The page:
“From an economic standpoint, Ukraine possesses 10% of wheat production, so right now we’re not seeing the effects of it yet, but in about three months, you’re gonna see the global prices of wheat are gonna skyrocket, and that’s gonna affect our ability to produce food and to have food available,” Covert said.

According to Brantly, the first step for the Blacksburg and Virginia Tech community to show their support for Ukraine should have been to acknowledge the war. She recalled being disappointed in the lack of community support after seeing the World Market selling Russian products.

“I asked if they have any plans to discontinue, if they understand by selling products from Russia and procuring them from Russia, they are supporting the war efforts,” Brantly said. “They are providing financial assistance for the war in Ukraine, and their response was that they would actively continue to procure Russian goods because there are Russian community members that deserve to have access to these products. There seems to be a lack of compassion, generally.”

On March 21, the Cranwell International Center hosted an event, “Coming Together: Reflection and Learning in the Midst of the War in Ukraine,” for students to reflect on the crisis, as well as learn about the Slavic holiday, Maslenitsa or Maslyana. Food from Ukraine and surrounding areas was served.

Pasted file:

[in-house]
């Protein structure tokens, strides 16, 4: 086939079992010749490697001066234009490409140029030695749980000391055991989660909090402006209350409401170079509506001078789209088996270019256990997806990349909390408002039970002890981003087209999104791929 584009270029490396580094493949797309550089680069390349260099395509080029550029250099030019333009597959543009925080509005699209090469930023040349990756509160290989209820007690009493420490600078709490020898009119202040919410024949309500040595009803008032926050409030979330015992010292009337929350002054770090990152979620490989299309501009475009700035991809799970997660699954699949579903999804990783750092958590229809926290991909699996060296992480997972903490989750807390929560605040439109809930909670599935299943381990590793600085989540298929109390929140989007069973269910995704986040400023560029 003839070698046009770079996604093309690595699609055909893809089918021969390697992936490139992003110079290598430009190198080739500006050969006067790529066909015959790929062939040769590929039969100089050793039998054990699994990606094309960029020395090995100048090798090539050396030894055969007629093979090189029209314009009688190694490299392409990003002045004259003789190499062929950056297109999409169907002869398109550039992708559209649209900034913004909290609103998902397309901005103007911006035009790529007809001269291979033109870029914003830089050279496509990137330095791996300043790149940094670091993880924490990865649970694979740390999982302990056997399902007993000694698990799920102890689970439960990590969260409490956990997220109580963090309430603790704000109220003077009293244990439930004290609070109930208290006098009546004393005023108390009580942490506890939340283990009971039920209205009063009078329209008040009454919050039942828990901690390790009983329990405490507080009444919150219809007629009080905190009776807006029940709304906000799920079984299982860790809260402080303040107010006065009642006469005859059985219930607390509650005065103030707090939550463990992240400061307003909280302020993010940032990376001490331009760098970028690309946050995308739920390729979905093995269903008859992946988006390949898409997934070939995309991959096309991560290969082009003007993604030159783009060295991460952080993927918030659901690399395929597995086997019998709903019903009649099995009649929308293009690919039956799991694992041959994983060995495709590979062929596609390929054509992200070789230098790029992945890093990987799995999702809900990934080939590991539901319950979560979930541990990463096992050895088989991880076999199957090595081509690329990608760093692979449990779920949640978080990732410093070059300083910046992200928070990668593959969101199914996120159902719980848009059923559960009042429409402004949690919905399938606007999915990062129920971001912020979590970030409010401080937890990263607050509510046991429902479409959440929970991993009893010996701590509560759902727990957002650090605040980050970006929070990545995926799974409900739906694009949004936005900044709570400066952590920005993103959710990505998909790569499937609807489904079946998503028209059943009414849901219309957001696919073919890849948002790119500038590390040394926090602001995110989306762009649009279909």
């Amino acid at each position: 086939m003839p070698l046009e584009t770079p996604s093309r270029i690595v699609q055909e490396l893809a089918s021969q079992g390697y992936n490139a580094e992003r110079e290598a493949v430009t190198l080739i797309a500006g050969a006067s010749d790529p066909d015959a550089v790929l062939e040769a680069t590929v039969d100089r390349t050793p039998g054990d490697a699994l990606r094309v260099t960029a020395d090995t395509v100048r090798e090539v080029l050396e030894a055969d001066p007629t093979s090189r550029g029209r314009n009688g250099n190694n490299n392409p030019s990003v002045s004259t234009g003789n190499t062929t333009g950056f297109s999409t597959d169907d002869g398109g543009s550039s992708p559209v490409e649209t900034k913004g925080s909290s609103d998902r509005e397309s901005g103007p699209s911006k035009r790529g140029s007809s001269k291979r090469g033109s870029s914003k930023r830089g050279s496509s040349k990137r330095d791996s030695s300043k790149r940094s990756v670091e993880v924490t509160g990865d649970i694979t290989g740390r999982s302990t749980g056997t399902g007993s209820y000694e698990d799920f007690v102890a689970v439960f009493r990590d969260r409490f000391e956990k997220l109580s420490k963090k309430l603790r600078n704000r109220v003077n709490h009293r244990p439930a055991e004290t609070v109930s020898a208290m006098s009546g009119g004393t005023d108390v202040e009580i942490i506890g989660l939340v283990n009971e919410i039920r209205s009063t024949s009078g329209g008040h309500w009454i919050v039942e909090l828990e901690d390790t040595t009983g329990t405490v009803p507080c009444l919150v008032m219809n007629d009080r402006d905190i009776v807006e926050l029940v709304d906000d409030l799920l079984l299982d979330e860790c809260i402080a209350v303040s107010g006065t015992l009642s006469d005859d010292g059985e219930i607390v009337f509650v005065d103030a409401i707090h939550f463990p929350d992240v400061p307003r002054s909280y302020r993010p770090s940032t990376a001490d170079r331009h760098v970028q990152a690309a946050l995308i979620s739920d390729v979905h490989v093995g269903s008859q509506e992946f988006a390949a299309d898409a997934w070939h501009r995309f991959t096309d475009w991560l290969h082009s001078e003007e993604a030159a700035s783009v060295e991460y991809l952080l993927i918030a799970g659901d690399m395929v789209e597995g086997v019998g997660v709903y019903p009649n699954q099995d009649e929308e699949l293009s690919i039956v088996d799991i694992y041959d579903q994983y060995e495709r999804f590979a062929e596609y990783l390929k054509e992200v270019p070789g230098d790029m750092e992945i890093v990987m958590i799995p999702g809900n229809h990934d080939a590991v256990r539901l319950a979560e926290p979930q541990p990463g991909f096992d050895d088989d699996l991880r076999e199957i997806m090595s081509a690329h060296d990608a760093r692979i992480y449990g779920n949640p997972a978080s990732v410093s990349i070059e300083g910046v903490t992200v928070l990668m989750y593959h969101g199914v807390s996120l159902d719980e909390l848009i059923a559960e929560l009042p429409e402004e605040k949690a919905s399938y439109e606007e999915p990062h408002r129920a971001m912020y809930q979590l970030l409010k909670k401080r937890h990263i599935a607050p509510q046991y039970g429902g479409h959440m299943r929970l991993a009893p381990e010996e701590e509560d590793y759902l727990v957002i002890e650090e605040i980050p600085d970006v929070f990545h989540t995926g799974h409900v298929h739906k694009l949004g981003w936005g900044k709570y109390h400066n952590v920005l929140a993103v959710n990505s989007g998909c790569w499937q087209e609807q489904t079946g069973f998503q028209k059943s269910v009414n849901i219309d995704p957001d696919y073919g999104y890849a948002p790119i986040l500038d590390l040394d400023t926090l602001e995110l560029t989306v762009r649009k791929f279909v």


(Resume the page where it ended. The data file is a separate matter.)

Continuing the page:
Morse felt the event was offensive because, despite the ongoing conflict, it did not solely focus on Ukraine but it was rather an event to bring people, both Ukrainian and Russian, together. She also stated that she would have appreciated the university personally reaching out to her and others from Ukraine to attend the event.

“Why does it have to be Ukraine and Russia?” Morse said. “Why do you have to have Ukrainian and Russian food? Why can't you just have Ukrainian food? When you have a country that is an aggressor, that’s invading and bombing and killing and forcing people to leave, celebrating them together seems like a very strange thing.”

For more information on how to help support families in Ukraine, visit